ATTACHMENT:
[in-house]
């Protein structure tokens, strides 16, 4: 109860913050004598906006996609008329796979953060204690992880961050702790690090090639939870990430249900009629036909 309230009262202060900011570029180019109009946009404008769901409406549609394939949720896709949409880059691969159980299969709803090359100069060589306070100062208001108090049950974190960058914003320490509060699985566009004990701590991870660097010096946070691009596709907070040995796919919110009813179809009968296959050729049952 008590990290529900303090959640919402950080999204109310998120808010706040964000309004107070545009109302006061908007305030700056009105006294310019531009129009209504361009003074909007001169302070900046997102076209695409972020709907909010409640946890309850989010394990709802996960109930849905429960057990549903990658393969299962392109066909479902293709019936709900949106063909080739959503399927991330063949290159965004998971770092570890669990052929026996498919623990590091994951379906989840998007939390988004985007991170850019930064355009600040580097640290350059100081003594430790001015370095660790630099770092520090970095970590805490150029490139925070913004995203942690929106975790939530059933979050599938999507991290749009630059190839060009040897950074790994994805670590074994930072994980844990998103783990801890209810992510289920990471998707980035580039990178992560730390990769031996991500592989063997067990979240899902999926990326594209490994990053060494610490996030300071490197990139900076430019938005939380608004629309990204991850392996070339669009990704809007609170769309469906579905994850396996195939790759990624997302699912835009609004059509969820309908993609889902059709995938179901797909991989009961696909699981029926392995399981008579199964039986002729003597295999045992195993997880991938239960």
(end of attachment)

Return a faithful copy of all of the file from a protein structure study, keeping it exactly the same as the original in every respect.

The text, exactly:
[in-house]
């Protein structure tokens, strides 16, 4: 109860913050004598906006996609008329796979953060204690992880961050702790690090090639939870990430249900009629036909 309230009262202060900011570029180019109009946009404008769901409406549609394939949720896709949409880059691969159980299969709803090359100069060589306070100062208001108090049950974190960058914003320490509060699985566009004990701590991870660097010096946070691009596709907070040995796919919110009813179809009968296959050729049952 008590990290529900303090959640919402950080999204109310998120808010706040964000309004107070545009109302006061908007305030700056009105006294310019531009129009209504361009003074909007001169302070900046997102076209695409972020709907909010409640946890309850989010394990709802996960109930849905429960057990549903990658393969299962392109066909479902293709019936709900949106063909080739959503399927991330063949290159965004998971770092570890669990052929026996498919623990590091994951379906989840998007939390988004985007991170850019930064355009600040580097640290350059100081003594430790001015370095660790630099770092520090970095970590805490150029490139925070913004995203942690929106975790939530059933979050599938999507991290749009630059190839060009040897950074790994994805670590074994930072994980844990998103783990801890209810992510289920990471998707980035580039990178992560730390990769031996991500592989063997067990979240899902999926990326594209490994990053060494610490996030300071490197990139900076430019938005939380608004629309990204991850392996070339669009990704809007609170769309469906579905994850396996195939790759990624997302699912835009609004059509969820309908993609889902059709995938179901797909991989009961696909699981029926392995399981008579199964039986002729003597295999045992195993997880991938239960």